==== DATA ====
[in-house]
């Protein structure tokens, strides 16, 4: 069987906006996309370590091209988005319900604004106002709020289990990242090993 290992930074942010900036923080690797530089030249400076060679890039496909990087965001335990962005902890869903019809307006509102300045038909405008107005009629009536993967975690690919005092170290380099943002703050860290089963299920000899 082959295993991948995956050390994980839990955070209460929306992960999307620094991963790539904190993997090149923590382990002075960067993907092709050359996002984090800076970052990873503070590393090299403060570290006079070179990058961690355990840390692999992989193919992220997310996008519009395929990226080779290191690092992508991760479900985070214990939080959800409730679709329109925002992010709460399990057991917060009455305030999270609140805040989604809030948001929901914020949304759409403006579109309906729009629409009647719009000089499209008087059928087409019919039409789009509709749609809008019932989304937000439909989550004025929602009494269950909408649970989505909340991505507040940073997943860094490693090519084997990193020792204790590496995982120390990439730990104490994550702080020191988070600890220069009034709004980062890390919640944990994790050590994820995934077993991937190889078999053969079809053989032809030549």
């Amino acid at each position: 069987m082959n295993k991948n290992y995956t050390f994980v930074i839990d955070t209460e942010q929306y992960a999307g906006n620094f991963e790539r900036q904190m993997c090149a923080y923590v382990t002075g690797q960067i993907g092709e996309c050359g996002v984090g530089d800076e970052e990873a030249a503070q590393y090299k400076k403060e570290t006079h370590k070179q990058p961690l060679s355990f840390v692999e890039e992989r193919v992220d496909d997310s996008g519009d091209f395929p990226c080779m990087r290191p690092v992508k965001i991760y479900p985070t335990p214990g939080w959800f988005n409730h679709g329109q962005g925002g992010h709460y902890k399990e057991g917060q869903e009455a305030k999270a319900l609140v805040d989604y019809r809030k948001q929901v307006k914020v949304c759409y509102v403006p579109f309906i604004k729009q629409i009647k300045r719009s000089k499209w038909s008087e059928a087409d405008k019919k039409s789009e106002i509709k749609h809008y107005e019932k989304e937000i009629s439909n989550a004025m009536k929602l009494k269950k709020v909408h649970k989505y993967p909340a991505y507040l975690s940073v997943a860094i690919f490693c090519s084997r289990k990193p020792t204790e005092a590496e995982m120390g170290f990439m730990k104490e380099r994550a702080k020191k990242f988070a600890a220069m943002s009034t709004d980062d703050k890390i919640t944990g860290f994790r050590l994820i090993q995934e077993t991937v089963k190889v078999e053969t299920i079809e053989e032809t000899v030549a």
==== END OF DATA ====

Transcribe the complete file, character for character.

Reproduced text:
[in-house]
């Protein structure tokens, strides 16, 4: 069987906006996309370590091209988005319900604004106002709020289990990242090993 290992930074942010900036923080690797530089030249400076060679890039496909990087965001335990962005902890869903019809307006509102300045038909405008107005009629009536993967975690690919005092170290380099943002703050860290089963299920000899 082959295993991948995956050390994980839990955070209460929306992960999307620094991963790539904190993997090149923590382990002075960067993907092709050359996002984090800076970052990873503070590393090299403060570290006079070179990058961690355990840390692999992989193919992220997310996008519009395929990226080779290191690092992508991760479900985070214990939080959800409730679709329109925002992010709460399990057991917060009455305030999270609140805040989604809030948001929901914020949304759409403006579109309906729009629409009647719009000089499209008087059928087409019919039409789009509709749609809008019932989304937000439909989550004025929602009494269950909408649970989505909340991505507040940073997943860094490693090519084997990193020792204790590496995982120390990439730990104490994550702080020191988070600890220069009034709004980062890390919640944990994790050590994820995934077993991937190889078999053969079809053989032809030549």
């Amino acid at each position: 069987m082959n295993k991948n290992y995956t050390f994980v930074i839990d955070t209460e942010q929306y992960a999307g906006n620094f991963e790539r900036q904190m993997c090149a923080y923590v382990t002075g690797q960067i993907g092709e996309c050359g996002v984090g530089d800076e970052e990873a030249a503070q590393y090299k400076k403060e570290t006079h370590k070179q990058p961690l060679s355990f840390v692999e890039e992989r193919v992220d496909d997310s996008g519009d091209f395929p990226c080779m990087r290191p690092v992508k965001i991760y479900p985070t335990p214990g939080w959800f988005n409730h679709g329109q962005g925002g992010h709460y902890k399990e057991g917060q869903e009455a305030k999270a319900l609140v805040d989604y019809r809030k948001q929901v307006k914020v949304c759409y509102v403006p579109f309906i604004k729009q629409i009647k300045r719009s000089k499209w038909s008087e059928a087409d405008k019919k039409s789009e106002i509709k749609h809008y107005e019932k989304e937000i009629s439909n989550a004025m009536k929602l009494k269950k709020v909408h649970k989505y993967p909340a991505y507040l975690s940073v997943a860094i690919f490693c090519s084997r289990k990193p020792t204790e005092a590496e995982m120390g170290f990439m730990k104490e380099r994550a702080k020191k990242f988070a600890a220069m943002s009034t709004d980062d703050k890390i919640t944990g860290f994790r050590l994820i090993q995934e077993t991937v089963k190889v078999e053969t299920i079809e053989e032809t000899v030549a």